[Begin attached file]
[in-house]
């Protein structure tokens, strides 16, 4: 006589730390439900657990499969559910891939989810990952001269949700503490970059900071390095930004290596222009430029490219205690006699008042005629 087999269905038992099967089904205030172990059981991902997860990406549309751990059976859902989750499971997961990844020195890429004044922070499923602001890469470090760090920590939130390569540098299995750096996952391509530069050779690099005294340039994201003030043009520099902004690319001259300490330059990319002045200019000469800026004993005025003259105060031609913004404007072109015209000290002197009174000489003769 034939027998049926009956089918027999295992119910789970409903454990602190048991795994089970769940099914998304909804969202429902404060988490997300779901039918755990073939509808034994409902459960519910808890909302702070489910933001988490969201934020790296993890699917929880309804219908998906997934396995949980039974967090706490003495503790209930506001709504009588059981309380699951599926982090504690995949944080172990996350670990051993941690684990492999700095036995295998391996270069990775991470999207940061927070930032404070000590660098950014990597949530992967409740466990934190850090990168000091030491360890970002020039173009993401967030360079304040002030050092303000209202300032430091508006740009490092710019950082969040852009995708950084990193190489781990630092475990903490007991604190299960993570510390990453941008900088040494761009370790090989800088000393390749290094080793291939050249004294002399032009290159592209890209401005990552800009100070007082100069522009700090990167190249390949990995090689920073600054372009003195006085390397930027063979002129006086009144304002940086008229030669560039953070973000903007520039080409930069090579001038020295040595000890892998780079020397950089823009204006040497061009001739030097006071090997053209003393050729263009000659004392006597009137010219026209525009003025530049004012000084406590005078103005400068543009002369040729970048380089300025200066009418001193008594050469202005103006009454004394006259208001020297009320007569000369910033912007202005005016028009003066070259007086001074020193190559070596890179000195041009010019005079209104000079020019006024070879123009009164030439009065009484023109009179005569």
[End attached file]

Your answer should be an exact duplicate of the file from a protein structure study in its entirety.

[in-house]
């Protein structure tokens, strides 16, 4: 006589730390439900657990499969559910891939989810990952001269949700503490970059900071390095930004290596222009430029490219205690006699008042005629 087999269905038992099967089904205030172990059981991902997860990406549309751990059976859902989750499971997961990844020195890429004044922070499923602001890469470090760090920590939130390569540098299995750096996952391509530069050779690099005294340039994201003030043009520099902004690319001259300490330059990319002045200019000469800026004993005025003259105060031609913004404007072109015209000290002197009174000489003769 034939027998049926009956089918027999295992119910789970409903454990602190048991795994089970769940099914998304909804969202429902404060988490997300779901039918755990073939509808034994409902459960519910808890909302702070489910933001988490969201934020790296993890699917929880309804219908998906997934396995949980039974967090706490003495503790209930506001709504009588059981309380699951599926982090504690995949944080172990996350670990051993941690684990492999700095036995295998391996270069990775991470999207940061927070930032404070000590660098950014990597949530992967409740466990934190850090990168000091030491360890970002020039173009993401967030360079304040002030050092303000209202300032430091508006740009490092710019950082969040852009995708950084990193190489781990630092475990903490007991604190299960993570510390990453941008900088040494761009370790090989800088000393390749290094080793291939050249004294002399032009290159592209890209401005990552800009100070007082100069522009700090990167190249390949990995090689920073600054372009003195006085390397930027063979002129006086009144304002940086008229030669560039953070973000903007520039080409930069090579001038020295040595000890892998780079020397950089823009204006040497061009001739030097006071090997053209003393050729263009000659004392006597009137010219026209525009003025530049004012000084406590005078103005400068543009002369040729970048380089300025200066009418001193008594050469202005103006009454004394006259208001020297009320007569000369910033912007202005005016028009003066070259007086001074020193190559070596890179000195041009010019005079209104000079020019006024070879123009009164030439009065009484023109009179005569």